- - Wednesday, February 9, 2011

Food snobs

“Even if gourmets’ rejection of factory farms and fast food is largely motivated by their traditional elitism, it has left them, for the first time in the history of their community, feeling more moral, spiritual even, than the man on the street. Food writing reflects the change. Since the late 1990s, the guilty smirkiness that once marked its default style has been losing ever more ground to pomposity and sermonizing. References to cooks as ‘gods,’ to restaurants as ‘temples,’ to biting into ‘heaven,’ etc., used to be meant as jokes. …

“The moral logic in [Michael] Pollan’s hugely successful book [‘The Omnivore’s Dilemma’] now informs all food writing: the refined palate rejects the taste of factory-farmed meat, of the corn-syrupy junk food that sickens the poor, of frozen fruits and vegetables transported wastefully across oceans — from which it follows that to serve one’s palate is to do right by small farmers, factory-abused cows, Earth itself. This affectation of piety does not keep foodies from vaunting their penchant for obscenely priced meals, for gorging themselves, even for dining on endangered animals — but only rarely is public attention drawn to the contradiction. This has much to do with the fact that the nation’s media tend to leave the national food discourse to the foodies in their ranks. To people like Pollan himself.”

B.R. Myers, writing on “The Moral Crusade Against Foodies” in the March issue of the Atlantic

God and country

“An examination of the sixty most popular country songs of 2010 reveals that faith and family are recurring themes within the musical genre: Fathers are mentioned in ten of the songs, mothers in seven, and children in five; six of the songs allude to marriage; mentions of prayer, preachers, church, heaven, and God are heard discussed in three songs; and the Bible is named in one. Altogether, twenty-three of the sixty songs include at least one of these themes. …

“And yet, the music world still considers it peculiar. The willingness of country musicians to talk about God, family, and other topics counted among the most important in people’s lives, is considered aberrant. Compared to other pop music genres, this strain of country is definitely eccentric. Out of the five-dozen songs that topped the pop chart last year, none of them mentioned mothers. Or children. And while there are a few ‘daddys,’ they aren’t referring to fathers. There are, of course, endless references to the union of bodies in sexual intercourse, though not a single mention of the union of souls in marriage. In pop songs, sex never leads to babies or matrimony.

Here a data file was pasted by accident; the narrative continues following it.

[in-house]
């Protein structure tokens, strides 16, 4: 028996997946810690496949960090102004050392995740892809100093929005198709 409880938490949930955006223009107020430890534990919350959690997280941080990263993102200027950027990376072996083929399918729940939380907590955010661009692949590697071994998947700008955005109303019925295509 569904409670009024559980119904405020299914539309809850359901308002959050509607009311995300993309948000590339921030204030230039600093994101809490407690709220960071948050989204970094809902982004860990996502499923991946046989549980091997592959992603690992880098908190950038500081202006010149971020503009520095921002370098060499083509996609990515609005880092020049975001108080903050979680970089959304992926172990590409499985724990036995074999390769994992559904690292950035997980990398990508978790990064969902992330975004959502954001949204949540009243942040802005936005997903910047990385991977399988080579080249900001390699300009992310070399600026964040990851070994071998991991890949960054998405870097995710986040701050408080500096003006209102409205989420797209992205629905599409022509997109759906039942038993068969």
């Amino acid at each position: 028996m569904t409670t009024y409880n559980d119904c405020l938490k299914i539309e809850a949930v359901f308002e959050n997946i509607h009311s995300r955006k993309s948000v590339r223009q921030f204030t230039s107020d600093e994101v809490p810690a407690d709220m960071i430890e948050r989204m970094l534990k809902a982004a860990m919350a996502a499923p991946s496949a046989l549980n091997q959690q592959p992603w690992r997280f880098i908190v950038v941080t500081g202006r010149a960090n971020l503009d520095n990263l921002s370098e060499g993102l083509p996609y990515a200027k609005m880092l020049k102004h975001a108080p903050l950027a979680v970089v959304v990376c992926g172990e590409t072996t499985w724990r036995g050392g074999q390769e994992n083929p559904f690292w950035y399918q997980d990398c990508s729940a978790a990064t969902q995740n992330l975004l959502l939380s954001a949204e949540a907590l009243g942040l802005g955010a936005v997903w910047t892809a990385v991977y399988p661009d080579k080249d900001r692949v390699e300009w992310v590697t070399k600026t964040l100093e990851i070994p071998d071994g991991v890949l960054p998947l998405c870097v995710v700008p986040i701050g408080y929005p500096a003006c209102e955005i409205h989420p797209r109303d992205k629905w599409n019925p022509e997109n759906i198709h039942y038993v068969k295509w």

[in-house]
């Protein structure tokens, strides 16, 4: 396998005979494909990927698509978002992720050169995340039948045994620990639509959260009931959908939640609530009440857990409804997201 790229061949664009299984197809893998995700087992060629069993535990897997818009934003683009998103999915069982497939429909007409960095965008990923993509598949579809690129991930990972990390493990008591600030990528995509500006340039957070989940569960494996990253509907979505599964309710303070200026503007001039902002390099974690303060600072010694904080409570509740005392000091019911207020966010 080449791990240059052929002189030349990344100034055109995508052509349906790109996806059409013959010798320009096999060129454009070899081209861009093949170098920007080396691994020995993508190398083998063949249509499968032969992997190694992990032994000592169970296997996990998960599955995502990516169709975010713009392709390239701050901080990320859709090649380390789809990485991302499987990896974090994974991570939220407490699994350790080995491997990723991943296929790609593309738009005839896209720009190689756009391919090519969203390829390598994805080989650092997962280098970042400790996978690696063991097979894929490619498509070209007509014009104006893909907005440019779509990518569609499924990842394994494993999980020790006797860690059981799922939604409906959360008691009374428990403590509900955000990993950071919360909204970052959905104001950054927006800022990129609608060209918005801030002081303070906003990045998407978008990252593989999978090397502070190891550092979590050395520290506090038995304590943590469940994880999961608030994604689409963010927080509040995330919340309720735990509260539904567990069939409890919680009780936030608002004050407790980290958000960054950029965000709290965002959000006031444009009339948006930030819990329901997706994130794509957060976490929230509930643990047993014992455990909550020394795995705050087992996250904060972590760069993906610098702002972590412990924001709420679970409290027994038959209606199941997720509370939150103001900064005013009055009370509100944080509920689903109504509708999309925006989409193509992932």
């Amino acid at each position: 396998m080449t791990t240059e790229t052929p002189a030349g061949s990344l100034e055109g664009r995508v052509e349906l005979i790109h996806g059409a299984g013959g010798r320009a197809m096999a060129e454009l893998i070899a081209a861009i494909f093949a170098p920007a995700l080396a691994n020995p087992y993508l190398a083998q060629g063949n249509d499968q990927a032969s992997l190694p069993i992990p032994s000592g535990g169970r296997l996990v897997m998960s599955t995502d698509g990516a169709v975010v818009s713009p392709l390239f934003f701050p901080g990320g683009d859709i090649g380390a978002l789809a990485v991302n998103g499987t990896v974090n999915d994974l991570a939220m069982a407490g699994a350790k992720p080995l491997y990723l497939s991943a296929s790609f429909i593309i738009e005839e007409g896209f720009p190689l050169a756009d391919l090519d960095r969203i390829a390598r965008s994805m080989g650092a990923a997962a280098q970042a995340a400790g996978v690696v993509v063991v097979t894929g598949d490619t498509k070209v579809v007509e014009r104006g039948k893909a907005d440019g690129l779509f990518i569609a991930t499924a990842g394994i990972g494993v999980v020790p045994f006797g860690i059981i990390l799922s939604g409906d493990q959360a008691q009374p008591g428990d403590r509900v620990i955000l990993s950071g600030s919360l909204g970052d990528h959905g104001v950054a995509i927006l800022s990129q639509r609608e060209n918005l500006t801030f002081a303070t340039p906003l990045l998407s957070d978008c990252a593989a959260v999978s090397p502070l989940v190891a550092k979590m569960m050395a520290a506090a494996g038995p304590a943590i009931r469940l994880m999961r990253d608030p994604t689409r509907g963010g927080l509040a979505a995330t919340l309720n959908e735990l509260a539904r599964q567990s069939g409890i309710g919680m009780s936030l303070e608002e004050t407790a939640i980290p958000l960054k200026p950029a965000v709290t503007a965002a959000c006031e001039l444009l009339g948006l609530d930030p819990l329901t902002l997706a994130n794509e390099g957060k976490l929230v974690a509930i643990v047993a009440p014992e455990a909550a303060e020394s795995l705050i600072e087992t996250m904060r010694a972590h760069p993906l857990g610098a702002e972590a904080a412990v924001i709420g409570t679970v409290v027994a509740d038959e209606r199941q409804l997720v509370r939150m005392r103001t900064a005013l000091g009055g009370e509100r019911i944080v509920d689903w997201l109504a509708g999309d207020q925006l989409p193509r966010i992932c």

“Faith is also wholly absent. You’ll search in vain for a single reference to terms related to religious belief. However, the word ‘God’ does make a few appearances — as an interjection, an expletive, or, in one song, a being who does not exist. (‘Break Even,’ the twenty-seventh most popular song on the charts, includes the line: ‘Just prayed to a god I don’t believe in. …’)”

Joe Carter, writing on “Finding God in the Gaps of Country Music,” on Feb. 9 at the First Things blog On the Square

God and film

“To me, the most explicitly Christian film ever made is Billy Bob Thornton’s ‘Sling Blade.’ Consider: the central figure is Karl, who in today’s parlance [would] be described as mentally challenged or autistic. … We meet Karl as he sits in an institution to which he has been consigned for murdering his own mother. Yet this strange, dangerous man with this creepy affect is about to be let loose on an unsuspecting society. Unsuspecting because Karl is by far the most enlightened person in any room he walks into. And that is for one good reason: he has a keen appreciation for his own capacity for evil. He is not self-deluded. …

“But this self-knowledge is not born of hubris but of humility. When Karl realizes that he must commit another crime, and thus forsake his hard-won freedom for the sake of another — a little boy who is being tormented by his mother’s boyfriend and their self-destructive lifestyle — the first thing he does is ask to be baptized. He is identifying himself with the crucified Christ because he is about to sacrifice his own ‘righteousness’ (i.e., that fragile social acceptance that permits him to live in civil society) for the sake of another, to save another. … And so we leave Karl just as we found him. Incarcerated, but strangely free.”

Anthony Sacramone, writing on “What’s a Christian Film?” on Feb. 9 at his blog Strange Herring

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